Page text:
Michiko Suzuki's white-silk tents house hope for young women

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      Michiko Suzuki: Hope Chests
      At the Burnaby Art Gallery until June 12

      Lovely and contemplative as it appears, Michiko Suzuki’s ongoing Hope Chest project was inspired by horror. Some years ago, she was shocked by a documentary on the trafficking and sexual exploitation of Cambodian children in the decades following that country’s savage civil war. Through her church, Suzuki also met a young Cambodian girl who had been adopted by a Canadian minister.

      These encounters, and the dawning understanding about how vulnerable girls and young women are, led her to create an ambitious, mixed-media installation that spoke generally of hope rather than oppression. She searched out eight teens, four Japanese and four Canadian (including the adopted Cambodian girl), on whom to base her extended body of work.

      Within this project, she told the Straight during an interview at the Burnaby Art Gallery, she has employed beauty as a way of countering the negative and conveying hope for the future of each girl. She has also used white silk as a symbol of purity. In this context, purity seems to mean “uncontaminated by exploitation and brutality”.

      Trained as a master printmaker in her native Japan and based since 2005 in the Vancouver area, Suzuki has created eight tents out of white silk. Each tent bears a large, black-and-white photographic portrait of a teenage girl, printed on the vertically divided fabric front (which resembles Japanese doorway curtains, or noren). Within each tent, which you enter alone and reverentially, almost as if entering a shrine, the artist has placed a table and, on that, a kiri box.

      Each shallow box is lined with kimonolike fabric and holds another print of the girl, this one on Japanese paper. Used in constructing the containers in which kimonos are traditionally stored (part of a Japanese bride’s hope chest), kiri wood protects against insects, humidity, and fire, Suzuki says. The sense of protecting something precious—a young woman’s future—is metaphorically reinforced here.

      Michiko Suzuki’s Hope Chest installation.
      Harry Booth

      The ink-jet portrait on the front of the tent in Hope Chest for Sokna shows the young Cambodian-Canadian woman smiling beatifically and looking upward, as if toward a peaceful and fulfilling future. Within the tent, we see small images of Sokna in a slip dress, posed with a skipping rope. Images of rabbits and monkeys, borrowed from Shinto art, are superimposed, somewhat incongruously, on the portrait of Sokna laid within the box.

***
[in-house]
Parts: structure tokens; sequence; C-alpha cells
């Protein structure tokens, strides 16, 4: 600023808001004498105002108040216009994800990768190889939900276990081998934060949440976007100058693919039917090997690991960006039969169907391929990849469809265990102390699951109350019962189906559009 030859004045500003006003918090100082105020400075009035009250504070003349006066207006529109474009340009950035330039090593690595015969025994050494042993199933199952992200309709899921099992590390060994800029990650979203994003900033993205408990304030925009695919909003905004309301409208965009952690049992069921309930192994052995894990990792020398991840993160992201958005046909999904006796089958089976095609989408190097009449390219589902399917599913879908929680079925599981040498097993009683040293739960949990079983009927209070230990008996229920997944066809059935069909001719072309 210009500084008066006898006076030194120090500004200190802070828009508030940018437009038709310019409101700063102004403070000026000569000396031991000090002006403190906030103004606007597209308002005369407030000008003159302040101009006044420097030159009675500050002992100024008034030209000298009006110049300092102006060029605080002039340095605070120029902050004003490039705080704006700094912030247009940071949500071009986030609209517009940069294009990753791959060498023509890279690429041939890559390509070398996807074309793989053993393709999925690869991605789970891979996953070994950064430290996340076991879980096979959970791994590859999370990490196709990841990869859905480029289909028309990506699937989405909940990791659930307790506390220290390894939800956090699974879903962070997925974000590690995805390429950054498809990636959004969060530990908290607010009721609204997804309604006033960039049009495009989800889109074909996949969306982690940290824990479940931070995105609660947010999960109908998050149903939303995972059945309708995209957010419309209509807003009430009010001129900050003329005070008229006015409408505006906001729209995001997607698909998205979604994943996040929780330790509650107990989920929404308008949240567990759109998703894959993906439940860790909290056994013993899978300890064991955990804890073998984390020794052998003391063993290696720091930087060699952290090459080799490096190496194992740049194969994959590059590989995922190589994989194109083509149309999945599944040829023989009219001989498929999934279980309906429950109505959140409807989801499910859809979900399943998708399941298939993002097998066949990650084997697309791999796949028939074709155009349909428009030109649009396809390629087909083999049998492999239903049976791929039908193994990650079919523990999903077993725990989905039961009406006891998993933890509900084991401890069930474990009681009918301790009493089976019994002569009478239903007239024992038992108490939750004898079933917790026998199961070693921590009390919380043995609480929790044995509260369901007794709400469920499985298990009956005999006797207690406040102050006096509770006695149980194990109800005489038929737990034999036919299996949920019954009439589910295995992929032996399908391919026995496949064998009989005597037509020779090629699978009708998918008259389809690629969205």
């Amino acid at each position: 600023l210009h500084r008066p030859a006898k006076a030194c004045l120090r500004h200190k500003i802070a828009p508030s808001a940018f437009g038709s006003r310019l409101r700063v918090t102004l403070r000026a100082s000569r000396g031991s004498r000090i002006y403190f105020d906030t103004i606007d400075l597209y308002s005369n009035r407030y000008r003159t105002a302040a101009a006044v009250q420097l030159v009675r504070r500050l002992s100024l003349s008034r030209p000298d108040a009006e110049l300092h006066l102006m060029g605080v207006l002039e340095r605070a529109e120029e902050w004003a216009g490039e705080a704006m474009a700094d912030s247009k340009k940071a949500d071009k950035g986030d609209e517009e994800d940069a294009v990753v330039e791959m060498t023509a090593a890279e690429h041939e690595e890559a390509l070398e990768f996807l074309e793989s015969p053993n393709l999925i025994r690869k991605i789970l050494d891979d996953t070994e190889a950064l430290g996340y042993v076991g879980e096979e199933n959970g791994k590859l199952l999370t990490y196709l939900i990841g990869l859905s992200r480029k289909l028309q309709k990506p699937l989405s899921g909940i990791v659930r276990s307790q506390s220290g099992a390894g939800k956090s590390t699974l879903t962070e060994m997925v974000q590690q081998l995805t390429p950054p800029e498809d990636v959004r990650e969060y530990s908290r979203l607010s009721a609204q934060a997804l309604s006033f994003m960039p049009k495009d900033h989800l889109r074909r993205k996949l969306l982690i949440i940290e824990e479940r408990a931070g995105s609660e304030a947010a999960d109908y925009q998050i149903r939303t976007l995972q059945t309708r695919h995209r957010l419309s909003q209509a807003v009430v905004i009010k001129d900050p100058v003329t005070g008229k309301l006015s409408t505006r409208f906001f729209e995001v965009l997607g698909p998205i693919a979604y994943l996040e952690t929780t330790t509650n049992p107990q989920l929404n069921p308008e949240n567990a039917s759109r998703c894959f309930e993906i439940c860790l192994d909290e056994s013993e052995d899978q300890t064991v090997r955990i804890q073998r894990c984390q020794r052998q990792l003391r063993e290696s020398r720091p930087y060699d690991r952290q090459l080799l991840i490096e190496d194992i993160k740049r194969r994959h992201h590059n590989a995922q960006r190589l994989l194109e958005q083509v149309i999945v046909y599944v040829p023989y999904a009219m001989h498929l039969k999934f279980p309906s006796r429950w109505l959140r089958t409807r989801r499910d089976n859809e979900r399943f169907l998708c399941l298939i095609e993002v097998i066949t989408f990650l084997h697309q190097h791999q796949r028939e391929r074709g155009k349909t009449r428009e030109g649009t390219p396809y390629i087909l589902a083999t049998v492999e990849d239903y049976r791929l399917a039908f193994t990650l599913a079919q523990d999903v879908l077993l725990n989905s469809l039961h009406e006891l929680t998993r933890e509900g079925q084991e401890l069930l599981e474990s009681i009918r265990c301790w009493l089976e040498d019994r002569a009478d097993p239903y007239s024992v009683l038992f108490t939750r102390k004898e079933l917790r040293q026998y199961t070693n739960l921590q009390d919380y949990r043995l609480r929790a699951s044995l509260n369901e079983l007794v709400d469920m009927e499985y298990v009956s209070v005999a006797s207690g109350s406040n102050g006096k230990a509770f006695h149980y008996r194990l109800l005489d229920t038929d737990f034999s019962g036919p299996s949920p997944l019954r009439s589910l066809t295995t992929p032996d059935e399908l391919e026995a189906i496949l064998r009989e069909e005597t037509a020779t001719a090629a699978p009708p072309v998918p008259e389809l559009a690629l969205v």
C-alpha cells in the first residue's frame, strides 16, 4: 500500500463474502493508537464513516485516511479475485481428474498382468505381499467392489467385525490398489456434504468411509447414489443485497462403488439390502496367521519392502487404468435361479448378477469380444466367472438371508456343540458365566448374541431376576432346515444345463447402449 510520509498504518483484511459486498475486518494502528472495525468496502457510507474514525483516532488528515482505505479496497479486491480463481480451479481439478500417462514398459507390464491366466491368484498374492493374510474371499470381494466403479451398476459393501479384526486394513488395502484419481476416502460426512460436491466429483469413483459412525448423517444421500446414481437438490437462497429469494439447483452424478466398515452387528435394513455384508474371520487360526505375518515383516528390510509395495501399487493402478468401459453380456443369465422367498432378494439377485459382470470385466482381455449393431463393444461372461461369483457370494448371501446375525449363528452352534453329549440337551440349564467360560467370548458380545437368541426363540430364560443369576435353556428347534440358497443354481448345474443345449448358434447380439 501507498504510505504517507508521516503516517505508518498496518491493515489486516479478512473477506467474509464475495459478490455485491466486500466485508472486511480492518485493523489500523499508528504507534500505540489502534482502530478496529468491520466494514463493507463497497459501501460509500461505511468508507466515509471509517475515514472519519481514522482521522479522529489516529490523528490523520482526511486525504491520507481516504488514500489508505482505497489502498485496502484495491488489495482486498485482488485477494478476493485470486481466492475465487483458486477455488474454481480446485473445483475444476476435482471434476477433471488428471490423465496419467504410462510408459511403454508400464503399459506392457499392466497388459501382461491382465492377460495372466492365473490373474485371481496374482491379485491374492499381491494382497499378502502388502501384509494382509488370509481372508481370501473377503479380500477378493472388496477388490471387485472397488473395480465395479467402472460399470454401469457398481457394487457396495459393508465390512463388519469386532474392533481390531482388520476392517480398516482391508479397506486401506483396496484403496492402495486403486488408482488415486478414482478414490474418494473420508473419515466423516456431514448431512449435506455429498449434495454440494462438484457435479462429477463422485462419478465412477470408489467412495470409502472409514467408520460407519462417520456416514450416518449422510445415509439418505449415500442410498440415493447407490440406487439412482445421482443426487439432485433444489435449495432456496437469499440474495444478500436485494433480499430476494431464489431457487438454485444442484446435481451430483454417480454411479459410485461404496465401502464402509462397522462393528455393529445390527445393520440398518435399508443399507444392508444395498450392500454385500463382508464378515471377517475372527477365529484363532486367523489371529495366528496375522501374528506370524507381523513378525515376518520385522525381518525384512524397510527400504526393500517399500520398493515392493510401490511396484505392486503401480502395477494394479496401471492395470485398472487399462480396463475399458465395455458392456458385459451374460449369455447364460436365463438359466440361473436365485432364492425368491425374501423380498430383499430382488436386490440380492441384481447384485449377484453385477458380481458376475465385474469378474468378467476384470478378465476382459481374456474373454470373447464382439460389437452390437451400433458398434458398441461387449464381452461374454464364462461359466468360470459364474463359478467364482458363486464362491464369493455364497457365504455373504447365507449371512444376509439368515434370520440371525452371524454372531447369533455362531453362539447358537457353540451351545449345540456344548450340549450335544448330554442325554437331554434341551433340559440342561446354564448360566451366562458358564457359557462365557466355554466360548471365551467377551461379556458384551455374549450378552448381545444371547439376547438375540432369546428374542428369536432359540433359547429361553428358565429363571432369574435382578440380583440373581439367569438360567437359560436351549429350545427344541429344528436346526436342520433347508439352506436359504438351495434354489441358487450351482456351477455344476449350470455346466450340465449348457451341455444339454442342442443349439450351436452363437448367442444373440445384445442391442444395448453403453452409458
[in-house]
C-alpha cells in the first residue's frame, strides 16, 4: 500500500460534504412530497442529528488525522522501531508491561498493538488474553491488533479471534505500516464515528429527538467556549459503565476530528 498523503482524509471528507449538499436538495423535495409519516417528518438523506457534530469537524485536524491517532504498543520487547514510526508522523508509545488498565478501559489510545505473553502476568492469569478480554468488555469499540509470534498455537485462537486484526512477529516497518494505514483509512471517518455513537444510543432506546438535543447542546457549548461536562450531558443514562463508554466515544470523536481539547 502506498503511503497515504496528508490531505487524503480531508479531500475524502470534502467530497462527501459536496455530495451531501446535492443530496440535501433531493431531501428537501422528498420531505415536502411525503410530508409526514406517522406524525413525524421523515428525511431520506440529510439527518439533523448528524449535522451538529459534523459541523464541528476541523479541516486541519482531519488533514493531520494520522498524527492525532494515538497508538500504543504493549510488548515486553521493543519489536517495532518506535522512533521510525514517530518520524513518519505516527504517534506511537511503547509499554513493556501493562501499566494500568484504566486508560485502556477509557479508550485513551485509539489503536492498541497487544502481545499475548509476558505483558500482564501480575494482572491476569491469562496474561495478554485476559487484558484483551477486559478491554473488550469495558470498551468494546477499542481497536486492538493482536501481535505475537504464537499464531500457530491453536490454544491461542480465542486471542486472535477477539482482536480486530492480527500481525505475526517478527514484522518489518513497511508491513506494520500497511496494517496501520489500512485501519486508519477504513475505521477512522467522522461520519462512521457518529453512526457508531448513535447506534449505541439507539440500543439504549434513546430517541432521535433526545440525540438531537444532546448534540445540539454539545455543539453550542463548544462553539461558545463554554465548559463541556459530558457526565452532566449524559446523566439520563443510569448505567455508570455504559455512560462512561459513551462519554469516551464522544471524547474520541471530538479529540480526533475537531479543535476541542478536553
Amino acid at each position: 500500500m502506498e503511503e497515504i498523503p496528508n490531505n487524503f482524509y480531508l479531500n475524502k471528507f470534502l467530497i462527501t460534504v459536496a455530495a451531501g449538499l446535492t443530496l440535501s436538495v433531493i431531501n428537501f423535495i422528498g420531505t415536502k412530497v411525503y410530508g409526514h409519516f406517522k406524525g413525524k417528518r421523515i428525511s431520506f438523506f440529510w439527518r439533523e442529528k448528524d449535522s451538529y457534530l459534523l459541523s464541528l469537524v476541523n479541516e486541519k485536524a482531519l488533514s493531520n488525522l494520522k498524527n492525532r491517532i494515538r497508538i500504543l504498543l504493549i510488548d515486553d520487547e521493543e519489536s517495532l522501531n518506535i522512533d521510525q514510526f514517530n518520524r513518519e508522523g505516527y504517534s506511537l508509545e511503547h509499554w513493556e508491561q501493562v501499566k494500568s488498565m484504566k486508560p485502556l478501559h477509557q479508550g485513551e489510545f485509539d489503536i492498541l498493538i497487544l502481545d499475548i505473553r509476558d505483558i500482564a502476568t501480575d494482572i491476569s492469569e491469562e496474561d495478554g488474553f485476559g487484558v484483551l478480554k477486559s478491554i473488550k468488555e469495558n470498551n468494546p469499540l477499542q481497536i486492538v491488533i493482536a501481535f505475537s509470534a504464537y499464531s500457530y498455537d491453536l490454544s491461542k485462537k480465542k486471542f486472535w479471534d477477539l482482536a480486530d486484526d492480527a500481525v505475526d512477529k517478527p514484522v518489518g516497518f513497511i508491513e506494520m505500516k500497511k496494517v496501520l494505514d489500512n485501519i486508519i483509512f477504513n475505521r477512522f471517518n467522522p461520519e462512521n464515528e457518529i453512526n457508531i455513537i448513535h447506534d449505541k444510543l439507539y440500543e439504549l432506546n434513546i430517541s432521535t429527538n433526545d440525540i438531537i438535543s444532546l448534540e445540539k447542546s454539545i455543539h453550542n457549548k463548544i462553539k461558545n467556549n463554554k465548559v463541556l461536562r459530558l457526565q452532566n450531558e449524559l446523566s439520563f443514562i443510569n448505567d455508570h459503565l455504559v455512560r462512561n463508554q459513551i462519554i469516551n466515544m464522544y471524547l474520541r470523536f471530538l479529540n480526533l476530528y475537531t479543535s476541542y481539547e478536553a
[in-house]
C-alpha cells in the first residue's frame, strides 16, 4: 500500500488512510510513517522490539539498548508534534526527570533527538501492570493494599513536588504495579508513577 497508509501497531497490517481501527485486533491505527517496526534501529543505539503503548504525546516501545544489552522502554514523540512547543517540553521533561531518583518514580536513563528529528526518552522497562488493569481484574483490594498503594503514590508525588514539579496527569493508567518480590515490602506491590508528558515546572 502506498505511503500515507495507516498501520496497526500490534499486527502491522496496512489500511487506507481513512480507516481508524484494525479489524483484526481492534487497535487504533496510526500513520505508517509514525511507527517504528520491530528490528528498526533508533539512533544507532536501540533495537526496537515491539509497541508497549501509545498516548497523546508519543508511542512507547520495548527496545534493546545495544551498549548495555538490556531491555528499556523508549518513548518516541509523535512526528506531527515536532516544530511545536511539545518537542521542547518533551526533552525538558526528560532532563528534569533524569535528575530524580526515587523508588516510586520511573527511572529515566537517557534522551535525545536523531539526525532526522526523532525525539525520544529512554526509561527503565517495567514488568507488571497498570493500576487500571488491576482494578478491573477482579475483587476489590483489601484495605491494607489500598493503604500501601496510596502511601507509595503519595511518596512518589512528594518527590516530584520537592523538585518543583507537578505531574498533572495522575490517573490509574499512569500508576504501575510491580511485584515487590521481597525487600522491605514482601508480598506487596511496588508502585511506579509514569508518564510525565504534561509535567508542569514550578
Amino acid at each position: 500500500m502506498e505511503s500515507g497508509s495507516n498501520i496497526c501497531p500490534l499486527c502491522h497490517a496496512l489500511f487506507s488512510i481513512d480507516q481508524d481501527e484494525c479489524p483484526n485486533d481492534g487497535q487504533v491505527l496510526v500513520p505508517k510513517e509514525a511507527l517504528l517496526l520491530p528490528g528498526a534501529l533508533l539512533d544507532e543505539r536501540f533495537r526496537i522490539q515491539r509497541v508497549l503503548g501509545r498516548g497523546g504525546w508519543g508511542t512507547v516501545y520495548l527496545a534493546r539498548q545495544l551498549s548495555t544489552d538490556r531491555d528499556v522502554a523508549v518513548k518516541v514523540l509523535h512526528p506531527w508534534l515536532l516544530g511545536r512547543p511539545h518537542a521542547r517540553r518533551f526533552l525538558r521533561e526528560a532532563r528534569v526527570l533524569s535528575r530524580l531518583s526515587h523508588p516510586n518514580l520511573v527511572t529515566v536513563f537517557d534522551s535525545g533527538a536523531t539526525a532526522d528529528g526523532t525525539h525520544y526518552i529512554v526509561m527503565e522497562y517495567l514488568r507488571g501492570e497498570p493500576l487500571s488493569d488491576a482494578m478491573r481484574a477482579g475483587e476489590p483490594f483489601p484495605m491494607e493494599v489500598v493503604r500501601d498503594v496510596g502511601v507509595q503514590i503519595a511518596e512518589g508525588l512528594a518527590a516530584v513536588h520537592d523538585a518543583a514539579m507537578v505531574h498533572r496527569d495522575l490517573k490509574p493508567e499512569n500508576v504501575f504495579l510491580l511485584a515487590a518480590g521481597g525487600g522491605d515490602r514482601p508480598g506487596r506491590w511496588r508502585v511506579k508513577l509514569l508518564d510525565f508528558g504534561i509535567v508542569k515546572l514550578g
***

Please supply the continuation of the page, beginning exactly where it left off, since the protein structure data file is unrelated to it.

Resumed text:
Hope Chest for Kahoruko depicts another sweetly smiling teen, included here because she lives in the Fukushima region of Japan, the area devastated by the massive earthquake, tsunami, and radiation leak of 2011.

      The dark subtext below the sunny surface of these two portraits, as Barbara Ziegler notes in the exhibition catalogue, is that “Discrimination on the basis of gender increases the vulnerability of women and girls in emergency, post-disaster, and post-conflict situations.” Despite the conditions from which these girls have emerged, they are depicted as happy and—as is essential to this project—hopeful.

      The installation also includes framed and wall-mounted ink-jet and photo-etched portraits of the girls, along with the lids of the kiri boxes, embellished with Japanese calligraphy. Many of the prints are deeply romantic, and include collage and photo-montage elements, drawing from a range of pop-culture sources, past and present. Video interviews with the girls and their parents are also an aspect of the project, but don’t provide much insight into their lives or their dreams for the future.

      If there is a criticism here, it is that the images are overly sweet and feminine, skewed by Suzuki’s belief that the teens depicted are precious because they will be the mothers of a future generation of babies. What? Not precious because they will be the future leaders of Canada and Japan?

      Still, as Ziegler has written, the installation “gives us hope that these girls and indeed all girls will be able to lead lives of equality that are free of suffering and violence”.